Mixed views over discard plans

File picture issued February 22 2004 of cod and haddock in the hold from a pair-trawled catch from between Norway and the Shetland Islands in the North Sea. Scotland is home to the largest part of the UK's sea fishing industry, with many coastal communities depending upon it for their livelihood. With anxiety over declining fish stocks especially cod the European Common Fisheries Policy has imposed quotas on catches and  there are now worries about the long-term future of the industry in Scotland. NB. Pair-trawling involves two vessels pulling on either side of a net. PA Photo: Maurice McDonald.
File picture issued February 22 2004 of cod and haddock in the hold from a pair-trawled catch from between Norway and the Shetland Islands in the North Sea. Scotland is home to the largest part of the UK's sea fishing industry, with many coastal communities depending upon it for their livelihood. With anxiety over declining fish stocks especially cod the European Common Fisheries Policy has imposed quotas on catches and there are now worries about the long-term future of the industry in Scotland. NB. Pair-trawling involves two vessels pulling on either side of a net. PA Photo: Maurice McDonald.

A VOTE to ban fishermen from throwing fish back to sea when they are over their quota has met with a mixed reaction in Fleetwood.

European MPs have voted to end the wasteful practice of throwing s fish back into the water, known as discarding, to meet annual quotas of the fish they can bring to land.

Those against the practice, headed by chef Hugh Fearnley-Whittingstall’s Fish Fight Campaign, argued that discarding encouraged overfishing rather than protecting dwindling stock.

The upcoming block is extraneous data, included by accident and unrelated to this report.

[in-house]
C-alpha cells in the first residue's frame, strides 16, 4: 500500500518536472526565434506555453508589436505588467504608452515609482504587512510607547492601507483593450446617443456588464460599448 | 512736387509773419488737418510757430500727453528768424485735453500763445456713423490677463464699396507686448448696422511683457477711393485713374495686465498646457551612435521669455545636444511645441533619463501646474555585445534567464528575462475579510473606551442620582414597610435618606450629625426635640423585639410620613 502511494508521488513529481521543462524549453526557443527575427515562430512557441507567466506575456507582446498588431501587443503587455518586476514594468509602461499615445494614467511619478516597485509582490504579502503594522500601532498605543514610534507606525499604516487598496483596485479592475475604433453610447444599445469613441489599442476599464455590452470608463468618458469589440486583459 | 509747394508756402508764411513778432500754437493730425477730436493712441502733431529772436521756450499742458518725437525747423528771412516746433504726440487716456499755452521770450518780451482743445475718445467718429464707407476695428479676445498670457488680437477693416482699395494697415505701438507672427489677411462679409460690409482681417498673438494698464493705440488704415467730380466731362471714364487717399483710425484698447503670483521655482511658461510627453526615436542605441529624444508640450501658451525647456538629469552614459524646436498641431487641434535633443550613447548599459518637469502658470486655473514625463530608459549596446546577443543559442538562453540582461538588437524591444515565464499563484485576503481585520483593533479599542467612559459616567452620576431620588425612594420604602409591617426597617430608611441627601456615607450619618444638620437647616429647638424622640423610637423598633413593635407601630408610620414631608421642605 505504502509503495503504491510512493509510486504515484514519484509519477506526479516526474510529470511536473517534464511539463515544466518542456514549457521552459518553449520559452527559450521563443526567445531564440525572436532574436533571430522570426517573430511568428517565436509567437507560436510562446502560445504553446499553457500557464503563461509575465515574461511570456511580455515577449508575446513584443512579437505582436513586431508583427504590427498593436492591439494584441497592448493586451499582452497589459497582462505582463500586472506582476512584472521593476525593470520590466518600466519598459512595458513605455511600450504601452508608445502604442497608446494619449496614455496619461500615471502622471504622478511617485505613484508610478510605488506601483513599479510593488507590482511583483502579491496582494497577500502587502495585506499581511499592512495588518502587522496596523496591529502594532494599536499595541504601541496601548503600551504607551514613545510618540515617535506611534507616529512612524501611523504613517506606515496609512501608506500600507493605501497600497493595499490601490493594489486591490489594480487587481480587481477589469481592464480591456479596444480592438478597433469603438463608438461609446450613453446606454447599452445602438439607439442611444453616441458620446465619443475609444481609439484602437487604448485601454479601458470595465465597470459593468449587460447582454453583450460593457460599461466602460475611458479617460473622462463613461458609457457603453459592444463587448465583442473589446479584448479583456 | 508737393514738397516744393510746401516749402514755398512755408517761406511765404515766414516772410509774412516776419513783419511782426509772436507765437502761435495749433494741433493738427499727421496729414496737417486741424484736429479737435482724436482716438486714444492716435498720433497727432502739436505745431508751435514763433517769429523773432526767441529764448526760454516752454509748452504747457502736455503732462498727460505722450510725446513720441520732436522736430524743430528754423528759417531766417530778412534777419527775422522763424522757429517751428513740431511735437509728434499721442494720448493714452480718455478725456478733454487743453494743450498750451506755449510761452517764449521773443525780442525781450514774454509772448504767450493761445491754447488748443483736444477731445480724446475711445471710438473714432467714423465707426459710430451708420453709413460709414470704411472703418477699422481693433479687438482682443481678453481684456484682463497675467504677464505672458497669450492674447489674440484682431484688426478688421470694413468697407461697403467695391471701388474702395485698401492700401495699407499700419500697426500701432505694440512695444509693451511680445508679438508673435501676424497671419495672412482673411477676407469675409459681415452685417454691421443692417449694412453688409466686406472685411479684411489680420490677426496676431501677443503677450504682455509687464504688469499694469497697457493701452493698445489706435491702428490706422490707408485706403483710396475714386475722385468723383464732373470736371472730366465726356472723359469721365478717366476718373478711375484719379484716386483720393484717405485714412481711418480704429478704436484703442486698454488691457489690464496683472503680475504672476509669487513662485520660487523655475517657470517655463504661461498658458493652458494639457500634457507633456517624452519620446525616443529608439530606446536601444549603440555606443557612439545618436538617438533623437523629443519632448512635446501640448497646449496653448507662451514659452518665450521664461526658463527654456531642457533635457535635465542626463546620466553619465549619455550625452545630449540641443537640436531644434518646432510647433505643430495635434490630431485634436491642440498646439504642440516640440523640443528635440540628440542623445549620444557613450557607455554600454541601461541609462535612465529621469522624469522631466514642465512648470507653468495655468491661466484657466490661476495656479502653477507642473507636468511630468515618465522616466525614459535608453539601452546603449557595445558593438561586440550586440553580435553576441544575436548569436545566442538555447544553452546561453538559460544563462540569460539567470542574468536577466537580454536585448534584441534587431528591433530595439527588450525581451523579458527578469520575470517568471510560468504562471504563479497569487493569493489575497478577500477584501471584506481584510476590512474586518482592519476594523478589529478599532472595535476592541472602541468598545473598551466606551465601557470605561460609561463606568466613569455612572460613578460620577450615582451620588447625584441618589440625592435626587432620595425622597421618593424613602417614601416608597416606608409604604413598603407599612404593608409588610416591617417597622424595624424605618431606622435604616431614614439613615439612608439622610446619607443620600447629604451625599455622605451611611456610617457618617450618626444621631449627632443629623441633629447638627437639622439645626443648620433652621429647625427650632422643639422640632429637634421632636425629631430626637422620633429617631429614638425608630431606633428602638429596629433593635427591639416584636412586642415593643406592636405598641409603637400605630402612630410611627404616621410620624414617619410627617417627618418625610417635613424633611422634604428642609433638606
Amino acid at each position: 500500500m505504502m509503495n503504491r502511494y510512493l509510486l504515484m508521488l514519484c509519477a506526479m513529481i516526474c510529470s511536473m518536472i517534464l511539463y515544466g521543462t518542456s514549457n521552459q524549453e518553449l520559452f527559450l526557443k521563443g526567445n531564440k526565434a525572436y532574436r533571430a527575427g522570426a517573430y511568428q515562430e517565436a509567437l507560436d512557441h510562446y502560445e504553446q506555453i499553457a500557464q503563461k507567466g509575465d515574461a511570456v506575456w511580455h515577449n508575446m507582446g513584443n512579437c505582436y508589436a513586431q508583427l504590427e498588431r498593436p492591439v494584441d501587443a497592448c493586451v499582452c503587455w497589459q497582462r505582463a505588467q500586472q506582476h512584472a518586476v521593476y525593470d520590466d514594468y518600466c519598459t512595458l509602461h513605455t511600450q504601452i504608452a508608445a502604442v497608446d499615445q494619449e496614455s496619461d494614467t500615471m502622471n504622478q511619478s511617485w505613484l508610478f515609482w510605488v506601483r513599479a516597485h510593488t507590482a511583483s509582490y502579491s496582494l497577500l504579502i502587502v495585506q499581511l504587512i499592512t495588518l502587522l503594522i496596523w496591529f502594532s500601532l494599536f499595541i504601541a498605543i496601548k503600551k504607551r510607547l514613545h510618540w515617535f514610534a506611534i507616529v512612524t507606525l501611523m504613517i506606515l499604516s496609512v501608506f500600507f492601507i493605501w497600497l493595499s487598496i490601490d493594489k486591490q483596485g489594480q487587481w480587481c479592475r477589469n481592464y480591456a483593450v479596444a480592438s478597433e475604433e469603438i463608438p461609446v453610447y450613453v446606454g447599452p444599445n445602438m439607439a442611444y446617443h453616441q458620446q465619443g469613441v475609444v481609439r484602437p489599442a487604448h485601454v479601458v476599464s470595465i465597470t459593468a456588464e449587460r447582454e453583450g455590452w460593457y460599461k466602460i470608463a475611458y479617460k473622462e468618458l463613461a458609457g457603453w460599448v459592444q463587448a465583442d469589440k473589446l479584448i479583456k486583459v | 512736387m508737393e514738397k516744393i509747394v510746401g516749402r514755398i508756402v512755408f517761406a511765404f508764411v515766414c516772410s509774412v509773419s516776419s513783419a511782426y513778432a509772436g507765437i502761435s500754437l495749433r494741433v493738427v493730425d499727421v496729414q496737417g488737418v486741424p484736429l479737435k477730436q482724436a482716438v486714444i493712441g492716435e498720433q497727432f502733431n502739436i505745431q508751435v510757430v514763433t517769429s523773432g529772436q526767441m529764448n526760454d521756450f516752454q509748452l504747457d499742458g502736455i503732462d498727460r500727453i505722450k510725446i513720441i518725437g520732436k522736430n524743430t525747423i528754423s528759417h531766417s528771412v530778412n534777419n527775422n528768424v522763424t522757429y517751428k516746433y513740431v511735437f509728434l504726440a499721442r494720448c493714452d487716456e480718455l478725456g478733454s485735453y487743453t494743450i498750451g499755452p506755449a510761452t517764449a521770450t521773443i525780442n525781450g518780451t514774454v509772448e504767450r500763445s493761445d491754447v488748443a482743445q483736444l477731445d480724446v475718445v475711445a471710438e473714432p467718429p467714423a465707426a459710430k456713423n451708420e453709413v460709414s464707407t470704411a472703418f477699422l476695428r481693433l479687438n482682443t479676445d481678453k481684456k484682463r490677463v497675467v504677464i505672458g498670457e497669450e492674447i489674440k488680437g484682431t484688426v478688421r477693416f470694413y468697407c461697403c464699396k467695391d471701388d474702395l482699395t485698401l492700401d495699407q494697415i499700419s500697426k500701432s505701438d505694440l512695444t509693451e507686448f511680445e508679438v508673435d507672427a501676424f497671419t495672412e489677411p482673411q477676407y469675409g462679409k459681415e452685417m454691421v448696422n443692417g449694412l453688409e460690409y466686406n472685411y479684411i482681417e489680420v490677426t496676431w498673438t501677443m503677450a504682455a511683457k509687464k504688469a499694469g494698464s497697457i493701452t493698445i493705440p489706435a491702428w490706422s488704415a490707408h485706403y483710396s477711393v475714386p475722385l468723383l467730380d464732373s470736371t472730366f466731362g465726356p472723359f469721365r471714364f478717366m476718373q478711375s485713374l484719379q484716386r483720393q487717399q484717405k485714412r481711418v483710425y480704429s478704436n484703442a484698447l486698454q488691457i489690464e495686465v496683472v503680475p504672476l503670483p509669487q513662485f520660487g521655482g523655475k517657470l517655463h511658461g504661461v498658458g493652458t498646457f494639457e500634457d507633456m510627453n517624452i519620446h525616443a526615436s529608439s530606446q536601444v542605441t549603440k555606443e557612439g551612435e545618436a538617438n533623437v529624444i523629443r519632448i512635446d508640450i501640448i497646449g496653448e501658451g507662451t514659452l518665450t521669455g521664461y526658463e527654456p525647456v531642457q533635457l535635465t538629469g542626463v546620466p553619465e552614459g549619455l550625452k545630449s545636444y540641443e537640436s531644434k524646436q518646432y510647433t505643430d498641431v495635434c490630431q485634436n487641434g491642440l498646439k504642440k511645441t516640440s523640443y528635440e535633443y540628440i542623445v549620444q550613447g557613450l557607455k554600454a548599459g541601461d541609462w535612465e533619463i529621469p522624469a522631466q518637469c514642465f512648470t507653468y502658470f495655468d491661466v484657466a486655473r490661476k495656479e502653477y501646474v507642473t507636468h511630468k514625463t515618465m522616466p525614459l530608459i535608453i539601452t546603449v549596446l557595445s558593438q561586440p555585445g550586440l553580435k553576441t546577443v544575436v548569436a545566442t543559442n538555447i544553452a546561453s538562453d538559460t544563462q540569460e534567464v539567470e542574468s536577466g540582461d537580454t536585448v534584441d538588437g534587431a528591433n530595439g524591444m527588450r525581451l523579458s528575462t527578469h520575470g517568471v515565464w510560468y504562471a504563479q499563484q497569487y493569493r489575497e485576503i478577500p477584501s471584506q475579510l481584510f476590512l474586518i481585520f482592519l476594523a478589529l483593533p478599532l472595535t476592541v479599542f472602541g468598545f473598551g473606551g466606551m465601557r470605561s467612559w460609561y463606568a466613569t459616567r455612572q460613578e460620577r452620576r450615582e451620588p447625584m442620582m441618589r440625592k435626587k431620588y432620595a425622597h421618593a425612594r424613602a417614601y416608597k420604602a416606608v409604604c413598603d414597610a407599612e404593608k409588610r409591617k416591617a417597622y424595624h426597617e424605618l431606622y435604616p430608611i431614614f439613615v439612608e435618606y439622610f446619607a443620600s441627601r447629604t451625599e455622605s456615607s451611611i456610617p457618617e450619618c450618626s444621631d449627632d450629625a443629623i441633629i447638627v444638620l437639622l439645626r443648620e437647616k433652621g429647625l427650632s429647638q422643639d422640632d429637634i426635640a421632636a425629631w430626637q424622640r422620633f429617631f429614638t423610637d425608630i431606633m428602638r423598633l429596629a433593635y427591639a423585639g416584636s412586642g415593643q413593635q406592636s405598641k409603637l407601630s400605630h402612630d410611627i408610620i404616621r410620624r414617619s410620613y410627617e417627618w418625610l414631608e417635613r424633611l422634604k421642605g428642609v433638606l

Most of the fish returned to the water are dead, yet edible, stock.

Chris Richardson (pictured), owner of Richardson’s Fish Bar on Poulton Road in Fleetwood, today welcomed the EU reform and said a ban on discarding had already been successful in Norway, where he sourced his stock.

Mr Richardson (pictured right in Norway) said: “This is certainly a good thing for the industry. “In Norway they have already got rid of discarding, and we need to look at how they work over there.

“If Norwegian fisherman go over their quota they can still land everything and not get fined. The trawler is given 10 per cent back to cover running costs and the extra stock is given to charities or homeless shelters

It’s put to use and the trawlermen get their costs covered. “Throwing fish back is no good to anyone, certainly not the environment.

“They end up just rotting away at the bottom of the ocean.” Mr Richardson hailed the EU vote a “step forward” for the economy and fishing industry.

But Ken Moran, chief executive officer of the Fleetwood Fish Producers Organisation, argued against strict quotas in place which meant fishermen had no choice but to discard their catches.

He said: “Once you have exhausted your quota, no matter what the species, you are not able to carry on fishing and that’s not good for the industry.”

The European Parliament, sitting in Strasbourg on Wednesday, said future quotas would be set using scientific advice, but Mr Moran says the science is not perfect. He added: “On one hand they’re saying hake is an endangered species, but if you ask any fisherman, they’ll say we’ve got hake in abundance.

“They also said cod in the Irish Sea was the same as that in the Celtic sea; it was just migrating. Then they say the cod stock in the Celtic sea had decreased dramatically when the stock in the Irish Sea was the healthiest they’d seen in 25 years.“